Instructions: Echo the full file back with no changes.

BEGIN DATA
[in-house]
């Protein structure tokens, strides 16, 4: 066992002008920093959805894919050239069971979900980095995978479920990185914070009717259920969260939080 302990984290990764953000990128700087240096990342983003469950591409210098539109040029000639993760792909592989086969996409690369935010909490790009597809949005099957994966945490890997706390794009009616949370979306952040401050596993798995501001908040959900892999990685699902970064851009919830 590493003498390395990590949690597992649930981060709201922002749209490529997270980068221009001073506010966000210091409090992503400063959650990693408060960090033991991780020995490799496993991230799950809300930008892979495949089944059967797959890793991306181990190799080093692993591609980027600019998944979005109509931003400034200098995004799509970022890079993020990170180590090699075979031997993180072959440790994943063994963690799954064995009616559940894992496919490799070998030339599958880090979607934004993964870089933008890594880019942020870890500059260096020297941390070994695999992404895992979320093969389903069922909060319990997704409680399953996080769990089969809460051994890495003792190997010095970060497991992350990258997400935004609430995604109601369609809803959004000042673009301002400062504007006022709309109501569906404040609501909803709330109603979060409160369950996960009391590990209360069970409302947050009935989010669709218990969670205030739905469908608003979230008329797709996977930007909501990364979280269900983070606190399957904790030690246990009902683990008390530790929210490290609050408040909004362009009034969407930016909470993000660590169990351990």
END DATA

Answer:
[in-house]
């Protein structure tokens, strides 16, 4: 066992002008920093959805894919050239069971979900980095995978479920990185914070009717259920969260939080 302990984290990764953000990128700087240096990342983003469950591409210098539109040029000639993760792909592989086969996409690369935010909490790009597809949005099957994966945490890997706390794009009616949370979306952040401050596993798995501001908040959900892999990685699902970064851009919830 590493003498390395990590949690597992649930981060709201922002749209490529997270980068221009001073506010966000210091409090992503400063959650990693408060960090033991991780020995490799496993991230799950809300930008892979495949089944059967797959890793991306181990190799080093692993591609980027600019998944979005109509931003400034200098995004799509970022890079993020990170180590090699075979031997993180072959440790994943063994963690799954064995009616559940894992496919490799070998030339599958880090979607934004993964870089933008890594880019942020870890500059260096020297941390070994695999992404895992979320093969389903069922909060319990997704409680399953996080769990089969809460051994890495003792190997010095970060497991992350990258997400935004609430995604109601369609809803959004000042673009301002400062504007006022709309109501569906404040609501909803709330109603979060409160369950996960009391590990209360069970409302947050009935989010669709218990969670205030739905469908608003979230008329797709996977930007909501990364979280269900983070606190399957904790030690246990009902683990008390530790929210490290609050408040909004362009009034969407930016909470993000660590169990351990």